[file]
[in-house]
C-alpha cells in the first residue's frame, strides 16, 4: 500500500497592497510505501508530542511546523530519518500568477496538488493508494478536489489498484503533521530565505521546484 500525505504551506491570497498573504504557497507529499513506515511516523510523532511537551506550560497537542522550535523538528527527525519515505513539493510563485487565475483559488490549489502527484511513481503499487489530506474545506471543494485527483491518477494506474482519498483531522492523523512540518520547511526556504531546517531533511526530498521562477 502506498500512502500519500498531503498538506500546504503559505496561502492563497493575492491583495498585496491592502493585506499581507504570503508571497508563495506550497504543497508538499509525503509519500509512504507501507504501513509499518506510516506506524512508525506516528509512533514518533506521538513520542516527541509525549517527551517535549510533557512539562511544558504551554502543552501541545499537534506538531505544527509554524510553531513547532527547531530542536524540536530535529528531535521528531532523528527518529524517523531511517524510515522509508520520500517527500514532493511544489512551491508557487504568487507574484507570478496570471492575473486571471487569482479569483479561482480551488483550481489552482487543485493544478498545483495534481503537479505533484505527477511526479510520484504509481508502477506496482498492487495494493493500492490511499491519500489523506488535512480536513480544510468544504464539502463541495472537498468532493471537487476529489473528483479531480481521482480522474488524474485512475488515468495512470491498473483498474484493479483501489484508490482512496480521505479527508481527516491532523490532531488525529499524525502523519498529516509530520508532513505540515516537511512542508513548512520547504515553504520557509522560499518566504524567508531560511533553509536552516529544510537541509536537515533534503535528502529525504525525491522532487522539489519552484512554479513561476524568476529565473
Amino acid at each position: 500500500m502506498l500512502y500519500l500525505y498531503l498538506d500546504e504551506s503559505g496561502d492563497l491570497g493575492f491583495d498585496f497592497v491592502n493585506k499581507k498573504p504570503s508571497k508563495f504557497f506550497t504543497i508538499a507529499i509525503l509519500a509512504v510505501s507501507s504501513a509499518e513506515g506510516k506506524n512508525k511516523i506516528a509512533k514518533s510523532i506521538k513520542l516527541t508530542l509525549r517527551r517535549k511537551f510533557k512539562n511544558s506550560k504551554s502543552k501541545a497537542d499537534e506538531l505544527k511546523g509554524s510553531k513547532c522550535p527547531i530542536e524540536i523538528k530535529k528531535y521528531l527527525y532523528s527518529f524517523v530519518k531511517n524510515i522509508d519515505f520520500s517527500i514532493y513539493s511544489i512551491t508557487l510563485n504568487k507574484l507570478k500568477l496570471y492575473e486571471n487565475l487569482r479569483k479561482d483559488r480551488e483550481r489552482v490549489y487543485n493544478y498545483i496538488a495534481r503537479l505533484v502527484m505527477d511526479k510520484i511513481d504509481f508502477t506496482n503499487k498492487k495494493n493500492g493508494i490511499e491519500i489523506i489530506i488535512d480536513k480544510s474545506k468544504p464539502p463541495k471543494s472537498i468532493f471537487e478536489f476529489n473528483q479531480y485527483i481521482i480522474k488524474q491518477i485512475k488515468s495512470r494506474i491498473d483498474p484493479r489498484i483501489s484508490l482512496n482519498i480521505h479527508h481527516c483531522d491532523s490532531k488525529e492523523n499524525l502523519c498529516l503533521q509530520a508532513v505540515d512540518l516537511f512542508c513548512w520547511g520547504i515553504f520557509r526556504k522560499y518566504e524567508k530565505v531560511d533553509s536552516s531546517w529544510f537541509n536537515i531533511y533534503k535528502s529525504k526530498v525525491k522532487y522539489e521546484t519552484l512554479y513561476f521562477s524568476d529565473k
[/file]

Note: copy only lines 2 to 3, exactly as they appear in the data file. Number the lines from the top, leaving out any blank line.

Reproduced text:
C-alpha cells in the first residue's frame, strides 16, 4: 500500500497592497510505501508530542511546523530519518500568477496538488493508494478536489489498484503533521530565505521546484 500525505504551506491570497498573504504557497507529499513506515511516523510523532511537551506550560497537542522550535523538528527527525519515505513539493510563485487565475483559488490549489502527484511513481503499487489530506474545506471543494485527483491518477494506474482519498483531522492523523512540518520547511526556504531546517531533511526530498521562477 502506498500512502500519500498531503498538506500546504503559505496561502492563497493575492491583495498585496491592502493585506499581507504570503508571497508563495506550497504543497508538499509525503509519500509512504507501507504501513509499518506510516506506524512508525506516528509512533514518533506521538513520542516527541509525549517527551517535549510533557512539562511544558504551554502543552501541545499537534506538531505544527509554524510553531513547532527547531530542536524540536530535529528531535521528531532523528527518529524517523531511517524510515522509508520520500517527500514532493511544489512551491508557487504568487507574484507570478496570471492575473486571471487569482479569483479561482480551488483550481489552482487543485493544478498545483495534481503537479505533484505527477511526479510520484504509481508502477506496482498492487495494493493500492490511499491519500489523506488535512480536513480544510468544504464539502463541495472537498468532493471537487476529489473528483479531480481521482480522474488524474485512475488515468495512470491498473483498474484493479483501489484508490482512496480521505479527508481527516491532523490532531488525529499524525502523519498529516509530520508532513505540515516537511512542508513548512520547504515553504520557509522560499518566504524567508531560511533553509536552516529544510537541509536537515533534503535528502529525504525525491522532487522539489519552484512554479513561476524568476529565473
Amino acid at each position: 500500500m502506498l500512502y500519500l500525505y498531503l498538506d500546504e504551506s503559505g496561502d492563497l491570497g493575492f491583495d498585496f497592497v491592502n493585506k499581507k498573504p504570503s508571497k508563495f504557497f506550497t504543497i508538499a507529499i509525503l509519500a509512504v510505501s507501507s504501513a509499518e513506515g506510516k506506524n512508525k511516523i506516528a509512533k514518533s510523532i506521538k513520542l516527541t508530542l509525549r517527551r517535549k511537551f510533557k512539562n511544558s506550560k504551554s502543552k501541545a497537542d499537534e506538531l505544527k511546523g509554524s510553531k513547532c522550535p527547531i530542536e524540536i523538528k530535529k528531535y521528531l527527525y532523528s527518529f524517523v530519518k531511517n524510515i522509508d519515505f520520500s517527500i514532493y513539493s511544489i512551491t508557487l510563485n504568487k507574484l507570478k500568477l496570471y492575473e486571471n487565475l487569482r479569483k479561482d483559488r480551488e483550481r489552482v490549489y487543485n493544478y498545483i496538488a495534481r503537479l505533484v502527484m505527477d511526479k510520484i511513481d504509481f508502477t506496482n503499487k498492487k495494493n493500492g493508494i490511499e491519500i489523506i489530506i488535512d480536513k480544510s474545506k468544504p464539502p463541495k471543494s472537498i468532493f471537487e478536489f476529489n473528483q479531480y485527483i481521482i480522474k488524474q491518477i485512475k488515468s495512470r494506474i491498473d483498474p484493479r489498484i483501489s484508490l482512496n482519498i480521505h479527508h481527516c483531522d491532523s490532531k488525529e492523523n499524525l502523519c498529516l503533521q509530520a508532513v505540515d512540518l516537511f512542508c513548512w520547511g520547504i515553504f520557509r526556504k522560499y518566504e524567508k530565505v531560511d533553509s536552516s531546517w529544510f537541509n536537515i531533511y533534503k535528502s529525504k526530498v525525491k522532487y522539489e521546484t519552484l512554479y513561476f521562477s524568476d529565473k